We have lift-off at my local library!
The annual Summer Reading Challenge is underway and yesterday I turned up at
3 p.m. for my first stint on the volunteers desk. This is my eighth year as an SRC volunteer and the library staff all greeted me like an old friend. I felt most welcome.
I wasn’t alone on the desk, Jessica was there before me. She had been there, all ready and willing, since 2 p.m. and hadn’t had a single young visitor so she was extremely pleased to see me. Chatting to fellow volunteers in the slack moments
and finding out all about them is one of the many pleasures of the Summer Reading Challenge. Frances, the truly lovely Children’s Librarian, was keen to reassure Jessica, whose first year this is, that from the heights of my many years’ experience,
I would be able to tell her anything she needed to know.
Jessica, however, had used her time wisely in the hour before I joined her, making copious notes
on the Rocket Family, the heroes of this year’s Challenge. I was ashamed to admit that I hadn’t done my own homework properly so would probably be playing catch up when it came to the Rocket Family. In fact the only member of the Rocket Family
I can remember (for obvious reasons) is Nana Whiz who has unruly purple hair and wears green goggly glasses. She rides a turbo bike, plays keyboard and grows weird space vegetables that have a mind of their own. She therefore reminds me of myself - minus the
turbo bike, the green glasses and the keyboard. But one look at the vegetables growing in my garden proves that Nana Whiz and I are Kindred Spirits.
of this year’s Challenge is Space Chase, commemorating the fiftieth anniversary of the Moon Landing in July 1969. One of the library staff has made a fabulous red space rocket out of cardboard to sit on our desk in which entries for the Treasure Hunt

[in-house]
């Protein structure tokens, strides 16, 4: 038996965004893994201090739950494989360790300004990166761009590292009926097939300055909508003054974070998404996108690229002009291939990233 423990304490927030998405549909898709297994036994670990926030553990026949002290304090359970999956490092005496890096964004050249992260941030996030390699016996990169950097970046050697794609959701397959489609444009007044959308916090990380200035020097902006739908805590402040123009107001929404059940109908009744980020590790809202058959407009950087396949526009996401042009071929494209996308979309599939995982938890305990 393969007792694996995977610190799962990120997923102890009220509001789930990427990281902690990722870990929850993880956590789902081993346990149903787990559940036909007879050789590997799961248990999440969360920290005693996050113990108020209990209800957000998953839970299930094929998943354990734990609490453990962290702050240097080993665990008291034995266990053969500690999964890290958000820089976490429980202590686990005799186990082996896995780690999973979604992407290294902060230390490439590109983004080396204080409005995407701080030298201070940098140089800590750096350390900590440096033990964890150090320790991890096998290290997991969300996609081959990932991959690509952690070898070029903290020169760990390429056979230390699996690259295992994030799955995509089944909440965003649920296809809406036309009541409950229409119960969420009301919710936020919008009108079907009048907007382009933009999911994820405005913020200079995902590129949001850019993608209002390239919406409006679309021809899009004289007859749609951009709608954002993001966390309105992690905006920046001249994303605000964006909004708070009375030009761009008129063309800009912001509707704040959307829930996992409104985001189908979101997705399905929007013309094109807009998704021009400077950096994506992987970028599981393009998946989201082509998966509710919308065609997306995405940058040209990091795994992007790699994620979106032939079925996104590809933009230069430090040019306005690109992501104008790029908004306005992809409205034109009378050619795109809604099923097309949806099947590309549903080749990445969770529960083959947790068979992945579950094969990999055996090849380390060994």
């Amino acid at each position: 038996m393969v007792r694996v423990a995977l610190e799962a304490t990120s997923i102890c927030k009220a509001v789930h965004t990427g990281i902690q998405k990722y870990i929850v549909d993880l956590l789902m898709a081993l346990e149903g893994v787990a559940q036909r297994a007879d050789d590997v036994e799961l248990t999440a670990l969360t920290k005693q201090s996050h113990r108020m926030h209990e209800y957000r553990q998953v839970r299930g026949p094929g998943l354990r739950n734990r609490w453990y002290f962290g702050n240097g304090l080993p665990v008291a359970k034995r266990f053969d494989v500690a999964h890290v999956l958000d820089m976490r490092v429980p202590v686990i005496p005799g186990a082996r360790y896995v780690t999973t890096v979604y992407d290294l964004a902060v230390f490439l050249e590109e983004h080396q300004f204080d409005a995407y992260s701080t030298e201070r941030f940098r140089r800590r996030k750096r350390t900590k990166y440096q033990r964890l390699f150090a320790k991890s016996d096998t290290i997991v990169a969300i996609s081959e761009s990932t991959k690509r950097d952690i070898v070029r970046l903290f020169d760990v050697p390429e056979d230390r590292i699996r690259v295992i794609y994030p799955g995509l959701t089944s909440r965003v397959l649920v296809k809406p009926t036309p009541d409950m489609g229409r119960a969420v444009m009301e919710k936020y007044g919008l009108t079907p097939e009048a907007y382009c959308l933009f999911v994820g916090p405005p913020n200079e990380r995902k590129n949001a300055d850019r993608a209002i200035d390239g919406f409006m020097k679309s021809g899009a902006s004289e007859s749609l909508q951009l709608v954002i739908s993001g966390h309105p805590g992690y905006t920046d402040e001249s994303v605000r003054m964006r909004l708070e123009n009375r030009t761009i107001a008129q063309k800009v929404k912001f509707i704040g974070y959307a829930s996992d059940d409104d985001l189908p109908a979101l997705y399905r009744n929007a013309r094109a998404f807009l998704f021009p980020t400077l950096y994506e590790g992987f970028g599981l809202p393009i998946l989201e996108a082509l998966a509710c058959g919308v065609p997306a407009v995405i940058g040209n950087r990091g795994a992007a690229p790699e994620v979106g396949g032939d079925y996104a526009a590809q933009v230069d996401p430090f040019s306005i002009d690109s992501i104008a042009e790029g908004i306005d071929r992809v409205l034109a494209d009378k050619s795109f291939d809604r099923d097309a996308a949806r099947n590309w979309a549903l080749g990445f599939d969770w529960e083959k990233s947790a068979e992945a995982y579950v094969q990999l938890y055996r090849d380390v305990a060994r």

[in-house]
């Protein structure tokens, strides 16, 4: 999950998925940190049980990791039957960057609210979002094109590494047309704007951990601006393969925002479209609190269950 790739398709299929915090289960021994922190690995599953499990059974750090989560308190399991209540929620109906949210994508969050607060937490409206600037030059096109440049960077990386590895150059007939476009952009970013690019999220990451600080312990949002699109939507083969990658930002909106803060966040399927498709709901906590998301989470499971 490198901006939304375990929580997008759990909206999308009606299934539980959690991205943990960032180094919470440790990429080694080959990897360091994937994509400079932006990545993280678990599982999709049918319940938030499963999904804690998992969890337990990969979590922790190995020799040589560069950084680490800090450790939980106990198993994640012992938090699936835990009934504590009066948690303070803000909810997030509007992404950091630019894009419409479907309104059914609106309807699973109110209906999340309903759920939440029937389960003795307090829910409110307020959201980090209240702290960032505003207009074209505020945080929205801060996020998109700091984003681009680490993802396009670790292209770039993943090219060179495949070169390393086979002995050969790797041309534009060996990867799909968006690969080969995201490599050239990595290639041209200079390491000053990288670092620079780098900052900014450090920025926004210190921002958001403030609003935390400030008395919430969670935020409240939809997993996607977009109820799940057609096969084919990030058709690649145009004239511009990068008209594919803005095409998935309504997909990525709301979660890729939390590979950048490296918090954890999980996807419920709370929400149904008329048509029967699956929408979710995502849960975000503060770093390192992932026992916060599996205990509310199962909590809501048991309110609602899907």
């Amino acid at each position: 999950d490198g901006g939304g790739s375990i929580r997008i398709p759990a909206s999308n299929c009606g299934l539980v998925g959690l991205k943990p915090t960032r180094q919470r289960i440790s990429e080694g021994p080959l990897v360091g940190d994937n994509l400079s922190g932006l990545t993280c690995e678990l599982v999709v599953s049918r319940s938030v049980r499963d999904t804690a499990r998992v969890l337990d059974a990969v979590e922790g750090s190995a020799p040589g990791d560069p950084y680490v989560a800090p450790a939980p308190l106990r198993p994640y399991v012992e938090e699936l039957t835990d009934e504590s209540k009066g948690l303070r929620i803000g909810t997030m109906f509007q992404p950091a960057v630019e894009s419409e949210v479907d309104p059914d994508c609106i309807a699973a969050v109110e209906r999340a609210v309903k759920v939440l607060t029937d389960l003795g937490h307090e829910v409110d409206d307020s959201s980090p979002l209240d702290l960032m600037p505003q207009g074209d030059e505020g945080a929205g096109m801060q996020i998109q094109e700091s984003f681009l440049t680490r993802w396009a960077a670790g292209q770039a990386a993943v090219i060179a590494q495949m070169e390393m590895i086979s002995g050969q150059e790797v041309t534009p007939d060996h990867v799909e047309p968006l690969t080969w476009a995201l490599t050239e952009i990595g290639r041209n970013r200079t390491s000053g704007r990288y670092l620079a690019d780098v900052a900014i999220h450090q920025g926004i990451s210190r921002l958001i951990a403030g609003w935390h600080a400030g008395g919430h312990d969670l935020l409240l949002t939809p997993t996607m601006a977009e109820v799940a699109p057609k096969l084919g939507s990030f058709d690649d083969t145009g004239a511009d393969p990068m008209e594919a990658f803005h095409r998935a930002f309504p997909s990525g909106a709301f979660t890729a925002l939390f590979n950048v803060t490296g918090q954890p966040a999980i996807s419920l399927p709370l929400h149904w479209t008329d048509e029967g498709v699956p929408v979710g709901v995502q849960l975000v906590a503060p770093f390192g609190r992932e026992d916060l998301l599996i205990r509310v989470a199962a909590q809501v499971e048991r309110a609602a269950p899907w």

which starts off the Challenge can be posted. It is quite large, so Frances said we could move it onto the floor if it started to get in the way but that hardly seemed right, given the time and effort which must have gone into its manufacture.
After a slow start, things picked up and by 5 p.m. we had signed up eight 4 - 12 year olds to the Challenge. All of them had learnt about it from library staff who had visited
their schools - such a good job they had done exciting their interest. Now it was our job to keep up the excitement. All the littl’uns knew that one of the “rewards”they would receive for reading their books were scratch and sniff stickers.
“Some of them,” I told them, seriously, “are very PONGY! Are you alright with that?” Everybody assured me that, however stinky the stickers, it would not be a problem. Not for them, maybe...
Apropos of the Moon Landing, a friend of mine told me a lovely story which I feel I must pass on to you. She had asked her little granddaughter if she knew who was the first man on the moon. Was it Tim Peake? was the answer
- which was (i) not a bad guess and (ii) just goes to show how much influence Tim Peake’s astro-adventures have had on today’s youngsters. My friend explained that actually the first man to walk in the moon was Neil Armstrong.
Is he the same person as Louis Armstrong? her young’un wanted to know. Why, her grandmother asked, did she think that?
“Because we sing his song at school,” she said, “It’s called ‘Its a Wonderful World.’”
might have been wrong - but as answers go, don’t you agree, it made Perfect Sense.